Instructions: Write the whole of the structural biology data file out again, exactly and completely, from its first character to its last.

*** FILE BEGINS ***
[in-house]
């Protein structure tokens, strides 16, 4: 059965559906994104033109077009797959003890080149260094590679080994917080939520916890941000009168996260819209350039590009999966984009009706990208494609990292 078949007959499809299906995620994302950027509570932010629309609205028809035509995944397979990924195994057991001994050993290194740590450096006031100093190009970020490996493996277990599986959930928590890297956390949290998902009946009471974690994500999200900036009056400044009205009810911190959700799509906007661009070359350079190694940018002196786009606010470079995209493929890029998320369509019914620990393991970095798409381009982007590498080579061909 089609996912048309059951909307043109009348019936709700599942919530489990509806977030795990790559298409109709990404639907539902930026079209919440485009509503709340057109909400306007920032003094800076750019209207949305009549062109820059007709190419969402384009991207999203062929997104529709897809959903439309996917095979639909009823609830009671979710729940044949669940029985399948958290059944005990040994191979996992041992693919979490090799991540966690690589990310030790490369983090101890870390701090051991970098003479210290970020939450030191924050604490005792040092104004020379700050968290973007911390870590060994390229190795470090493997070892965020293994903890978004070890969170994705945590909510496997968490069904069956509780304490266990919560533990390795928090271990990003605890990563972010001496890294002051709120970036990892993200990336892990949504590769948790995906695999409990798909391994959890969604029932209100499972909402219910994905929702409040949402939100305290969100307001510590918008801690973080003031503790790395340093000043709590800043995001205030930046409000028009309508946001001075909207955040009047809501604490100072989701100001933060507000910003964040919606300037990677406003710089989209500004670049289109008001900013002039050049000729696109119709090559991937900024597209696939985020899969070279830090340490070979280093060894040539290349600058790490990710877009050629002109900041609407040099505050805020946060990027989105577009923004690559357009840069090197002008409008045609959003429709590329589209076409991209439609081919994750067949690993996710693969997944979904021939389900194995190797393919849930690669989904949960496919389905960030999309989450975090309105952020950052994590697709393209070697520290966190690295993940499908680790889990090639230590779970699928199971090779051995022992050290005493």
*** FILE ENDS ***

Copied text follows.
[in-house]
């Protein structure tokens, strides 16, 4: 059965559906994104033109077009797959003890080149260094590679080994917080939520916890941000009168996260819209350039590009999966984009009706990208494609990292 078949007959499809299906995620994302950027509570932010629309609205028809035509995944397979990924195994057991001994050993290194740590450096006031100093190009970020490996493996277990599986959930928590890297956390949290998902009946009471974690994500999200900036009056400044009205009810911190959700799509906007661009070359350079190694940018002196786009606010470079995209493929890029998320369509019914620990393991970095798409381009982007590498080579061909 089609996912048309059951909307043109009348019936709700599942919530489990509806977030795990790559298409109709990404639907539902930026079209919440485009509503709340057109909400306007920032003094800076750019209207949305009549062109820059007709190419969402384009991207999203062929997104529709897809959903439309996917095979639909009823609830009671979710729940044949669940029985399948958290059944005990040994191979996992041992693919979490090799991540966690690589990310030790490369983090101890870390701090051991970098003479210290970020939450030191924050604490005792040092104004020379700050968290973007911390870590060994390229190795470090493997070892965020293994903890978004070890969170994705945590909510496997968490069904069956509780304490266990919560533990390795928090271990990003605890990563972010001496890294002051709120970036990892993200990336892990949504590769948790995906695999409990798909391994959890969604029932209100499972909402219910994905929702409040949402939100305290969100307001510590918008801690973080003031503790790395340093000043709590800043995001205030930046409000028009309508946001001075909207955040009047809501604490100072989701100001933060507000910003964040919606300037990677406003710089989209500004670049289109008001900013002039050049000729696109119709090559991937900024597209696939985020899969070279830090340490070979280093060894040539290349600058790490990710877009050629002109900041609407040099505050805020946060990027989105577009923004690559357009840069090197002008409008045609959003429709590329589209076409991209439609081919994750067949690993996710693969997944979904021939389900194995190797393919849930690669989904949960496919389905960030999309989450975090309105952020950052994590697709393209070697520290966190690295993940499908680790889990090639230590779970699928199971090779051995022992050290005493």